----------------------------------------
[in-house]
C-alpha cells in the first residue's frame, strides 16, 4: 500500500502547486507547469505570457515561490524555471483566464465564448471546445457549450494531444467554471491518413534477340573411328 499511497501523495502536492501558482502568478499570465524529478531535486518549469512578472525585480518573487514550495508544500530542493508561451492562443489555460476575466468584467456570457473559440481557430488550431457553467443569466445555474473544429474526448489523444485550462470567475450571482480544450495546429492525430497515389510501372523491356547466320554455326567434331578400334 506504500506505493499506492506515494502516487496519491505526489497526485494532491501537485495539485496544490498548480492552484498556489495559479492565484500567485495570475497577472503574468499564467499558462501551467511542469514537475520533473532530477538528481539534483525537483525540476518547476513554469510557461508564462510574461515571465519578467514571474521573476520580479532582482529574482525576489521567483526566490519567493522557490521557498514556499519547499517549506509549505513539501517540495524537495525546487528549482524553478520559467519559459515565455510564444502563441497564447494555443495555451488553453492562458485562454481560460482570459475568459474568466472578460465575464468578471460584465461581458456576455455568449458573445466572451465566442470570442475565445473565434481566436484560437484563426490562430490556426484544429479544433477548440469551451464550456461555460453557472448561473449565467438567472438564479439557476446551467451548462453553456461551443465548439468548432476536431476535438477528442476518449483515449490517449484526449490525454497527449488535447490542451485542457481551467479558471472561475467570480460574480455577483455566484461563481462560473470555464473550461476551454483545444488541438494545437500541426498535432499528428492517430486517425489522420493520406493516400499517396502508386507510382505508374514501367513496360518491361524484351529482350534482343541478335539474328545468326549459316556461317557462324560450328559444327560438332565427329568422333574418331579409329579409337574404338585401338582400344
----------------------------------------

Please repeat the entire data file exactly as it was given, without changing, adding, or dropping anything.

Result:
[in-house]
C-alpha cells in the first residue's frame, strides 16, 4: 500500500502547486507547469505570457515561490524555471483566464465564448471546445457549450494531444467554471491518413534477340573411328 499511497501523495502536492501558482502568478499570465524529478531535486518549469512578472525585480518573487514550495508544500530542493508561451492562443489555460476575466468584467456570457473559440481557430488550431457553467443569466445555474473544429474526448489523444485550462470567475450571482480544450495546429492525430497515389510501372523491356547466320554455326567434331578400334 506504500506505493499506492506515494502516487496519491505526489497526485494532491501537485495539485496544490498548480492552484498556489495559479492565484500567485495570475497577472503574468499564467499558462501551467511542469514537475520533473532530477538528481539534483525537483525540476518547476513554469510557461508564462510574461515571465519578467514571474521573476520580479532582482529574482525576489521567483526566490519567493522557490521557498514556499519547499517549506509549505513539501517540495524537495525546487528549482524553478520559467519559459515565455510564444502563441497564447494555443495555451488553453492562458485562454481560460482570459475568459474568466472578460465575464468578471460584465461581458456576455455568449458573445466572451465566442470570442475565445473565434481566436484560437484563426490562430490556426484544429479544433477548440469551451464550456461555460453557472448561473449565467438567472438564479439557476446551467451548462453553456461551443465548439468548432476536431476535438477528442476518449483515449490517449484526449490525454497527449488535447490542451485542457481551467479558471472561475467570480460574480455577483455566484461563481462560473470555464473550461476551454483545444488541438494545437500541426498535432499528428492517430486517425489522420493520406493516400499517396502508386507510382505508374514501367513496360518491361524484351529482350534482343541478335539474328545468326549459316556461317557462324560450328559444327560438332565427329568422333574418331579409329579409337574404338585401338582400344